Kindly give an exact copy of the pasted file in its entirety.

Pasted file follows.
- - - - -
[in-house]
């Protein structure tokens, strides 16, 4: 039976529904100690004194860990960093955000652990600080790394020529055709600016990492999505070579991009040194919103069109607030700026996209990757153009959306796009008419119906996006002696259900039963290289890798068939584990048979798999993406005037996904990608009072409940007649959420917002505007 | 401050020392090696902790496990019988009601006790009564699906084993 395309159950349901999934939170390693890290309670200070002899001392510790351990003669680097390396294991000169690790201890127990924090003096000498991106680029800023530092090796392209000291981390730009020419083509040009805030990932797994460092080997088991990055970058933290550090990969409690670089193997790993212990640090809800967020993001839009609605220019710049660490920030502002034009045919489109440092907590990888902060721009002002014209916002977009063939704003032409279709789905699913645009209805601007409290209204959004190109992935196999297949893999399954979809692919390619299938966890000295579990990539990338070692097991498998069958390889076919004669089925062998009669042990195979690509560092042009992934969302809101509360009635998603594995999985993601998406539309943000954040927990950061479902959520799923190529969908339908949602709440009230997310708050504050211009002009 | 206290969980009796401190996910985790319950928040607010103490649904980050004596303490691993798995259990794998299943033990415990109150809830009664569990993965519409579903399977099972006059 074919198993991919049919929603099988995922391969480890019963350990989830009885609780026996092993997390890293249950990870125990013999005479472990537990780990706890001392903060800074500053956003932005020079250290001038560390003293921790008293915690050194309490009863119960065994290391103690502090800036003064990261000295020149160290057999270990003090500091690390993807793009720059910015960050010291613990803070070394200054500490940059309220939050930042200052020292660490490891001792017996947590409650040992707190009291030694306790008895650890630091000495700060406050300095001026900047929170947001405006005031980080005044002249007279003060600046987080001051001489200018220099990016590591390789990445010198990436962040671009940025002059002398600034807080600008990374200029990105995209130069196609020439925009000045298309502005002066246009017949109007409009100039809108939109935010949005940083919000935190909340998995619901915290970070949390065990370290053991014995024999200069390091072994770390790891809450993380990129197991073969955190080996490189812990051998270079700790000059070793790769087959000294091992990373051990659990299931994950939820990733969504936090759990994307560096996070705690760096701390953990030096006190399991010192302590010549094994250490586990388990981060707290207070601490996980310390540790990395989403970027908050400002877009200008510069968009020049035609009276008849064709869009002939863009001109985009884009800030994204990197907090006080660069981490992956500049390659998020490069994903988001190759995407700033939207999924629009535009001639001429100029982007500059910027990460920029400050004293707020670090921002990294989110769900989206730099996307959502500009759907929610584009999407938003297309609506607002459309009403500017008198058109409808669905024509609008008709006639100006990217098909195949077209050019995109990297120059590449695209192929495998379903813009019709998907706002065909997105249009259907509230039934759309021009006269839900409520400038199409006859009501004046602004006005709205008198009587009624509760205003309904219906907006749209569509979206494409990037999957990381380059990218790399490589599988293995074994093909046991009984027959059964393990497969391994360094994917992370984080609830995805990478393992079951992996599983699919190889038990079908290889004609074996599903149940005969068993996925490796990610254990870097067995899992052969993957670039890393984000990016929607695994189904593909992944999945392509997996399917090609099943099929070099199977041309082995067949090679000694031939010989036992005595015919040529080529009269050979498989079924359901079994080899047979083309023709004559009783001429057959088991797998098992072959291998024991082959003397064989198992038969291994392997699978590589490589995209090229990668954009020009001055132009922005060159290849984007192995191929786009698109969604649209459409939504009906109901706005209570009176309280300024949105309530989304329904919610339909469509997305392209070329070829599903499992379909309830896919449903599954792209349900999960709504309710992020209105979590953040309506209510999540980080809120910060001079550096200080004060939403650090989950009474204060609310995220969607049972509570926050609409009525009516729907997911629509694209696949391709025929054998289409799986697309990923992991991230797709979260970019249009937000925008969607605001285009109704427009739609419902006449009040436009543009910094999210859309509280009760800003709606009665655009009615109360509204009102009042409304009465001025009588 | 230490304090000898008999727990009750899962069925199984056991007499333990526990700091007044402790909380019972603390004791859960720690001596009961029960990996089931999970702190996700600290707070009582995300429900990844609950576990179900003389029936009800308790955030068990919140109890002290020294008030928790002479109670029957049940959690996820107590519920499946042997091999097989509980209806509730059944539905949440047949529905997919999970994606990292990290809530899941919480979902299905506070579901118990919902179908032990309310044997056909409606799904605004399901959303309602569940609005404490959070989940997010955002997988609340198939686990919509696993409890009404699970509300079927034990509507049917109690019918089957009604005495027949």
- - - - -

[in-house]
């Protein structure tokens, strides 16, 4: 039976529904100690004194860990960093955000652990600080790394020529055709600016990492999505070579991009040194919103069109607030700026996209990757153009959306796009008419119906996006002696259900039963290289890798068939584990048979798999993406005037996904990608009072409940007649959420917002505007 | 401050020392090696902790496990019988009601006790009564699906084993 395309159950349901999934939170390693890290309670200070002899001392510790351990003669680097390396294991000169690790201890127990924090003096000498991106680029800023530092090796392209000291981390730009020419083509040009805030990932797994460092080997088991990055970058933290550090990969409690670089193997790993212990640090809800967020993001839009609605220019710049660490920030502002034009045919489109440092907590990888902060721009002002014209916002977009063939704003032409279709789905699913645009209805601007409290209204959004190109992935196999297949893999399954979809692919390619299938966890000295579990990539990338070692097991498998069958390889076919004669089925062998009669042990195979690509560092042009992934969302809101509360009635998603594995999985993601998406539309943000954040927990950061479902959520799923190529969908339908949602709440009230997310708050504050211009002009 | 206290969980009796401190996910985790319950928040607010103490649904980050004596303490691993798995259990794998299943033990415990109150809830009664569990993965519409579903399977099972006059 074919198993991919049919929603099988995922391969480890019963350990989830009885609780026996092993997390890293249950990870125990013999005479472990537990780990706890001392903060800074500053956003932005020079250290001038560390003293921790008293915690050194309490009863119960065994290391103690502090800036003064990261000295020149160290057999270990003090500091690390993807793009720059910015960050010291613990803070070394200054500490940059309220939050930042200052020292660490490891001792017996947590409650040992707190009291030694306790008895650890630091000495700060406050300095001026900047929170947001405006005031980080005044002249007279003060600046987080001051001489200018220099990016590591390789990445010198990436962040671009940025002059002398600034807080600008990374200029990105995209130069196609020439925009000045298309502005002066246009017949109007409009100039809108939109935010949005940083919000935190909340998995619901915290970070949390065990370290053991014995024999200069390091072994770390790891809450993380990129197991073969955190080996490189812990051998270079700790000059070793790769087959000294091992990373051990659990299931994950939820990733969504936090759990994307560096996070705690760096701390953990030096006190399991010192302590010549094994250490586990388990981060707290207070601490996980310390540790990395989403970027908050400002877009200008510069968009020049035609009276008849064709869009002939863009001109985009884009800030994204990197907090006080660069981490992956500049390659998020490069994903988001190759995407700033939207999924629009535009001639001429100029982007500059910027990460920029400050004293707020670090921002990294989110769900989206730099996307959502500009759907929610584009999407938003297309609506607002459309009403500017008198058109409808669905024509609008008709006639100006990217098909195949077209050019995109990297120059590449695209192929495998379903813009019709998907706002065909997105249009259907509230039934759309021009006269839900409520400038199409006859009501004046602004006005709205008198009587009624509760205003309904219906907006749209569509979206494409990037999957990381380059990218790399490589599988293995074994093909046991009984027959059964393990497969391994360094994917992370984080609830995805990478393992079951992996599983699919190889038990079908290889004609074996599903149940005969068993996925490796990610254990870097067995899992052969993957670039890393984000990016929607695994189904593909992944999945392509997996399917090609099943099929070099199977041309082995067949090679000694031939010989036992005595015919040529080529009269050979498989079924359901079994080899047979083309023709004559009783001429057959088991797998098992072959291998024991082959003397064989198992038969291994392997699978590589490589995209090229990668954009020009001055132009922005060159290849984007192995191929786009698109969604649209459409939504009906109901706005209570009176309280300024949105309530989304329904919610339909469509997305392209070329070829599903499992379909309830896919449903599954792209349900999960709504309710992020209105979590953040309506209510999540980080809120910060001079550096200080004060939403650090989950009474204060609310995220969607049972509570926050609409009525009516729907997911629509694209696949391709025929054998289409799986697309990923992991991230797709979260970019249009937000925008969607605001285009109704427009739609419902006449009040436009543009910094999210859309509280009760800003709606009665655009009615109360509204009102009042409304009465001025009588 | 230490304090000898008999727990009750899962069925199984056991007499333990526990700091007044402790909380019972603390004791859960720690001596009961029960990996089931999970702190996700600290707070009582995300429900990844609950576990179900003389029936009800308790955030068990919140109890002290020294008030928790002479109670029957049940959690996820107590519920499946042997091999097989509980209806509730059944539905949440047949529905997919999970994606990292990290809530899941919480979902299905506070579901118990919902179908032990309310044997056909409606799904605004399901959303309602569940609005404490959070989940997010955002997988609340198939686990919509696993409890009404699970509300079927034990509507049917109690019918089957009604005495027949």